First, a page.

New Nasa James Webb telescope picture shows galaxy forming as the universe is just beginning
The James Webb Space Telescope has peered at another former target of the Hubble Space Telescope, this time revealing surprising details in a distant galaxy as it existed shortly after the big bang at the dawn of the universe.
Nasa released the new Webb telescope image Wednesday morning in a blog post that also featured an interview with the scientists behind the observation, astronomer Dan Coe of the Space Telescope Science Institute, in Baltimore, Tiger Yu-Yang Hsiao, an astronomer at Johns Hopkins University, and University of Texas at Austin astronomer Rebecca Larson.
The target of the scientists ongoing research is MACS0647-JD, a distant galaxy billions of light years away first discovered by Dr Coe 10 years ago using the Hubble telescope.
“With Hubble, it was just this pale, red dot. We could tell it was really small, just a tiny galaxy in the first 400 million years of the universe,” he said. “Now we look with Webb, and we’re able to resolve TWO objects! We’re actively discussing whether these are two galaxies or two clumps of stars within a galaxy.”
“It’s really interesting that we see two structures in such a small system,” Dr Hsiao added in a statement. “We might be witnessing a galaxy merger in the very early universe.”
MACS0647-JD isn’t immediately noticeable in the sea of gem-like galaxies seen in the newly released image. Scientists cannot view such distant galaxies directly even with the powerful Webb telescope, and so instead they use the gravity of a massive star cluster in between Webb and MACS0647-JD to magnify the image of the background galaxy, a technique known as gravitational lensing.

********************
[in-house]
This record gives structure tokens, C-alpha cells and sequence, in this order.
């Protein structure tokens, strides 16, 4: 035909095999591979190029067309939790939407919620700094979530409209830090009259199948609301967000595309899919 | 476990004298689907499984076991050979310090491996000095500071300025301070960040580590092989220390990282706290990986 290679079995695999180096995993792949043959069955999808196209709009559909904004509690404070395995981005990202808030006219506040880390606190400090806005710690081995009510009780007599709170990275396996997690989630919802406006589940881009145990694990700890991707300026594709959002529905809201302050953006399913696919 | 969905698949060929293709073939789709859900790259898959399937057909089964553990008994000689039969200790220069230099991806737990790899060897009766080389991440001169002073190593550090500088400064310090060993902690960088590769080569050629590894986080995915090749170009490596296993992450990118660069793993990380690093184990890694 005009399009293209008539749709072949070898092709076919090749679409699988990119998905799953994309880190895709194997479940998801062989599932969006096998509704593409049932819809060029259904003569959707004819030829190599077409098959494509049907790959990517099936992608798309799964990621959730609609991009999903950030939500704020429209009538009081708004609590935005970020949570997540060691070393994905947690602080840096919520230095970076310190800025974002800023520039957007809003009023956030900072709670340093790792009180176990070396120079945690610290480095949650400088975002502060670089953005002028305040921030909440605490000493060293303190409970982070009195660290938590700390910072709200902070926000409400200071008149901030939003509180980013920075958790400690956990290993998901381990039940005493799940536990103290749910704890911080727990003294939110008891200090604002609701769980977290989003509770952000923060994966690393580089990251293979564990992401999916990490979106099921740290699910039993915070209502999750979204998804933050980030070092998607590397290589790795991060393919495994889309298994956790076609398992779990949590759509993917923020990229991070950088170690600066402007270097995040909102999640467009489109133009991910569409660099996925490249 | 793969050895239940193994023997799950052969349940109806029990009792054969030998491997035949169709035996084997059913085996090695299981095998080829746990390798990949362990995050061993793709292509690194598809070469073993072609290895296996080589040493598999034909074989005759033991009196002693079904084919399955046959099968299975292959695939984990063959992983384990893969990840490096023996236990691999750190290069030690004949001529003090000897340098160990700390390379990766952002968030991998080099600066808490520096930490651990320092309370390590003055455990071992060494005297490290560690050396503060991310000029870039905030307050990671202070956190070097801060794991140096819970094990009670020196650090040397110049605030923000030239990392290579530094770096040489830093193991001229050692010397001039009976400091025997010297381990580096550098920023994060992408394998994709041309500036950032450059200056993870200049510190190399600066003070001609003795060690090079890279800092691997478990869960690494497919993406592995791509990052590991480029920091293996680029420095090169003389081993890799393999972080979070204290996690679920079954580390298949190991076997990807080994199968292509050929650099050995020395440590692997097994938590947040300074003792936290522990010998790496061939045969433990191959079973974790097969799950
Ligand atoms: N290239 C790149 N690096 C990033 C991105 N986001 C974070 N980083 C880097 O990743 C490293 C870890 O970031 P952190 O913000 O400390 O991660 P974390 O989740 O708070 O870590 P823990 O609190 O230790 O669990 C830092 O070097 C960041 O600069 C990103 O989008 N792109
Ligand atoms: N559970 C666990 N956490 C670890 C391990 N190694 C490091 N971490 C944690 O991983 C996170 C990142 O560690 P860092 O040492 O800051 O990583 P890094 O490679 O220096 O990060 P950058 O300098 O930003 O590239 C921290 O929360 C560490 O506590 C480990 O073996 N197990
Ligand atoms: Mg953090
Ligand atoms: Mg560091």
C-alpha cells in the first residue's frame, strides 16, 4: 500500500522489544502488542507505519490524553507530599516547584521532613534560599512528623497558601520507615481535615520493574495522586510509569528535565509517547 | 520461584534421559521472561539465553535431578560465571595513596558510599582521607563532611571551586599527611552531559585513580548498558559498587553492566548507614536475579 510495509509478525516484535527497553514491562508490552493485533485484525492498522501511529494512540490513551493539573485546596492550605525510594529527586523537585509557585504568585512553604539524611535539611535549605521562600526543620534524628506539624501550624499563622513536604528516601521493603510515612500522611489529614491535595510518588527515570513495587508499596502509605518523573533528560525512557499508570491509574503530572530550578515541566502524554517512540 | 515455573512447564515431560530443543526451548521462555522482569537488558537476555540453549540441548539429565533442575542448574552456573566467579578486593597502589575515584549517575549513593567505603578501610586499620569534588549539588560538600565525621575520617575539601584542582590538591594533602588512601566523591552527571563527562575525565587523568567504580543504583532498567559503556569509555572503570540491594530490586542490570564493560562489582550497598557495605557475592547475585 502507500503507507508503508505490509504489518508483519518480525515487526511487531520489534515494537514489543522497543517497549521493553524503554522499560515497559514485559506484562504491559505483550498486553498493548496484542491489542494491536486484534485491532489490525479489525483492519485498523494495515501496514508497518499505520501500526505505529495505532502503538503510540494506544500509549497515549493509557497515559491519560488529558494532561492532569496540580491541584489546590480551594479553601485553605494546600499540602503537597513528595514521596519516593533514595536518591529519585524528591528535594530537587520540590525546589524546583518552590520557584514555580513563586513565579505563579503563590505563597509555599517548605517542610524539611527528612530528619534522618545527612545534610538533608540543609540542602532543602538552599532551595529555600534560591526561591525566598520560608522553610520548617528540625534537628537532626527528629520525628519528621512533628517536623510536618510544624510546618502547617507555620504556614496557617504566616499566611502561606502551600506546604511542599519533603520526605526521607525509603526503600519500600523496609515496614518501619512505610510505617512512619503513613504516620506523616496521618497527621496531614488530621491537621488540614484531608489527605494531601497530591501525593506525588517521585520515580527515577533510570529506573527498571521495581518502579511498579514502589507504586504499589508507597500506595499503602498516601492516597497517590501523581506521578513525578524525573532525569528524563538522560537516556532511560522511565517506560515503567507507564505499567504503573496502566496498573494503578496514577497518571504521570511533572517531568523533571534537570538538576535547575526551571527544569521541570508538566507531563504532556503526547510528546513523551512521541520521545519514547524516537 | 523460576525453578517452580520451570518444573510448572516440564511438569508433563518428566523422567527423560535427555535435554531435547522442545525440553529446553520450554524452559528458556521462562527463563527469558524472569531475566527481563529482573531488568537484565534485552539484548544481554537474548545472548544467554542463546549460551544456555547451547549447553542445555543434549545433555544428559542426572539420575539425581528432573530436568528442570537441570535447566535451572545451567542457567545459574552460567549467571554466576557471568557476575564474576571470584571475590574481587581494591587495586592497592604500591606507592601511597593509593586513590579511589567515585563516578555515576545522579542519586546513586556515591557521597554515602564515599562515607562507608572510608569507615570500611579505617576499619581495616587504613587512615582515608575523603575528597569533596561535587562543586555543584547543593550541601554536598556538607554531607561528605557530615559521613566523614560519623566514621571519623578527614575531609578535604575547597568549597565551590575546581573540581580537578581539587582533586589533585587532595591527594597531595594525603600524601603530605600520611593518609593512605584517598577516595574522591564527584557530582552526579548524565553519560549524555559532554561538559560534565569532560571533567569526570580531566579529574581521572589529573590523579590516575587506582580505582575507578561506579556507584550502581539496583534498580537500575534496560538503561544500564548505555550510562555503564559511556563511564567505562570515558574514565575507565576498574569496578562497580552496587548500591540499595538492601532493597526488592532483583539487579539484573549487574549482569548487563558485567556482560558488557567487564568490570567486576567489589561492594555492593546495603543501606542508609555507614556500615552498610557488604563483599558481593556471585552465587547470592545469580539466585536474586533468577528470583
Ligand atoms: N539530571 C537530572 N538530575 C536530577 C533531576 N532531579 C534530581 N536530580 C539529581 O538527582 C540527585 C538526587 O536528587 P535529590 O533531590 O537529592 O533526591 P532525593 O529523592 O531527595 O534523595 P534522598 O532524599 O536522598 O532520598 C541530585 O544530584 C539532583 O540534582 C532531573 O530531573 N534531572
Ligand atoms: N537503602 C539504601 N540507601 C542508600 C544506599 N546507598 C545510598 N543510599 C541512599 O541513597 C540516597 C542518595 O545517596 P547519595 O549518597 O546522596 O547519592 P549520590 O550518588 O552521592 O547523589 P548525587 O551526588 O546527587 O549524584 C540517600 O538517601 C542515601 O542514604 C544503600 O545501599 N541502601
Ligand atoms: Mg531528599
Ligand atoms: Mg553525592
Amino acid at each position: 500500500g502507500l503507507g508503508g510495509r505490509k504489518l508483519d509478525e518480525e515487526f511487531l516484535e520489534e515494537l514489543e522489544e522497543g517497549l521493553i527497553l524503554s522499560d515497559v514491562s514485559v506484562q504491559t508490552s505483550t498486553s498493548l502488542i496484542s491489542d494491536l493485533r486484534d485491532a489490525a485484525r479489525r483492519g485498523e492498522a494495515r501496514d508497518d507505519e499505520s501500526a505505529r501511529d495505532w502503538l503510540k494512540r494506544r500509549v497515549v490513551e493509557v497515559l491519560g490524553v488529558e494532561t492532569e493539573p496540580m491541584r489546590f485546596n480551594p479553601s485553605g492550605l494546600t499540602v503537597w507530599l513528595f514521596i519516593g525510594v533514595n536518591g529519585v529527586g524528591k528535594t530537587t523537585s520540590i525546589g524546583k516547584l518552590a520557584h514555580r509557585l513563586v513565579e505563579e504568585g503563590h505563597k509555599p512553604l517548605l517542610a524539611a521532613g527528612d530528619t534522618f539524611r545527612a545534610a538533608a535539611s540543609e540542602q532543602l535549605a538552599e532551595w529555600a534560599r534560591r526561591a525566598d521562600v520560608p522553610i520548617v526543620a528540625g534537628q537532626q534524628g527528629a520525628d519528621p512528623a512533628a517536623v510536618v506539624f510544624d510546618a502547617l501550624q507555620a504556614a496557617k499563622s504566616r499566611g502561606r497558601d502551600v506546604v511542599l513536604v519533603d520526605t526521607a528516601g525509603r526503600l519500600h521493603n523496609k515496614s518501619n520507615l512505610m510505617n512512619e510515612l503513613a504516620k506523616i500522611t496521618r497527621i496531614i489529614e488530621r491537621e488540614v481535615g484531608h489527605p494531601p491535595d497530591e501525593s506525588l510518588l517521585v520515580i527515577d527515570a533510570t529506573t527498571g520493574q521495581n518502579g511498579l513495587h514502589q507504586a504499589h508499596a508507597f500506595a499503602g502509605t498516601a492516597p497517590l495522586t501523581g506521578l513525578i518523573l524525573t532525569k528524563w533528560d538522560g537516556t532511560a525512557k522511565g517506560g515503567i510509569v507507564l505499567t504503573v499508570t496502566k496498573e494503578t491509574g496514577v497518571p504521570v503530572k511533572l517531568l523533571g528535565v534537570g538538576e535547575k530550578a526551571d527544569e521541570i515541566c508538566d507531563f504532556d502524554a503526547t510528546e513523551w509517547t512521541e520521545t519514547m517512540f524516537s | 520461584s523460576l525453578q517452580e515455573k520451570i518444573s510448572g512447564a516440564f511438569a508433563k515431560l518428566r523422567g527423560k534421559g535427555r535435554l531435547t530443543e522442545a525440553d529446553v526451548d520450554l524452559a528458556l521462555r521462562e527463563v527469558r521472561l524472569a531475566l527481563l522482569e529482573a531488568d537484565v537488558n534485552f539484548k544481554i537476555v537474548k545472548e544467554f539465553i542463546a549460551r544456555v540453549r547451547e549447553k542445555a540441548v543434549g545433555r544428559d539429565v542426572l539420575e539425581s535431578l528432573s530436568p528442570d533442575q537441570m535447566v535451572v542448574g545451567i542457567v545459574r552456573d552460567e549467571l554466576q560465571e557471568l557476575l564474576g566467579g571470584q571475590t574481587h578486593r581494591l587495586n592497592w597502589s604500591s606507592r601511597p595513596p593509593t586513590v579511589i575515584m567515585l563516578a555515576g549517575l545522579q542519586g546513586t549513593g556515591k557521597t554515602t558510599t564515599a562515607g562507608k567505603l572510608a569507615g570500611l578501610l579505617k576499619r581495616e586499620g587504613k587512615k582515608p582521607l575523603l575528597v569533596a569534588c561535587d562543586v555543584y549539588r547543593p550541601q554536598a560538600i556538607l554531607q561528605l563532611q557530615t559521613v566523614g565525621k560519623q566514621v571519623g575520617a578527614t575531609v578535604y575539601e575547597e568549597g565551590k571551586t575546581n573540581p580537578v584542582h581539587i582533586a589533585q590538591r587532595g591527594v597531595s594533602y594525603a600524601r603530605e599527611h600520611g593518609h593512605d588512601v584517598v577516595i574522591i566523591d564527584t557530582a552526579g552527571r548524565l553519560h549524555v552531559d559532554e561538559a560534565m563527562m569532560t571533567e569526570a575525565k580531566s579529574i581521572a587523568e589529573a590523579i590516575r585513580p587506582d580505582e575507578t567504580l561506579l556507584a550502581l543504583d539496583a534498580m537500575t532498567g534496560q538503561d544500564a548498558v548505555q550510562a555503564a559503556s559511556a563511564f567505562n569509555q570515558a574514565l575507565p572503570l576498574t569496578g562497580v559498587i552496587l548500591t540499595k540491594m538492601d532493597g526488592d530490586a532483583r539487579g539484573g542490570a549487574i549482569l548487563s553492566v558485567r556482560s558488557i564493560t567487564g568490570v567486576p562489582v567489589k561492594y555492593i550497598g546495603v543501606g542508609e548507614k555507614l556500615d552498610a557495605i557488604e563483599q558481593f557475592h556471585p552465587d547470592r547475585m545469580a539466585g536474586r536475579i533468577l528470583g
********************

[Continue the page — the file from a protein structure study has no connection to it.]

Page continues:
In this case, the scientists used the gravity of a star cluster known as MACS0647 as the “lens” to study the galaxy MACS0647-JD. The lensing process makes the background galaxy show up in three different locations in the main image, which are indicated and then blown up in a sidebar.
“Due to the gravitational lensing of the massive galaxy cluster MACS0647, it’s lensed into three images: JD1, JD2, and JD3,” Dr Coe said. “They’re magnified by factors of eight, five, and two, respectively.”
Studying such extremely distant galaxies can help scientists understand how the very first galaxies formed and evolved, and from that better understand how our own galaxy came to exist, and what its ultimate destiny may look like.
The Webb telescope was launched in December 2021 after more than 20 years of development designed to enable it to study just these types of extremely distant objects, and according to Dr Larson, this is just the beginning.
“I think my favorite part is, for so many new Webb image we get, if you look in the background, there are all these little dots—and those are all galaxies! Every single one of them,” she said in a statement. “And this is not a deep field. This is not a long exposure. We haven’t even really tried to use this telescope to look at one spot for a long time. This is just the beginning!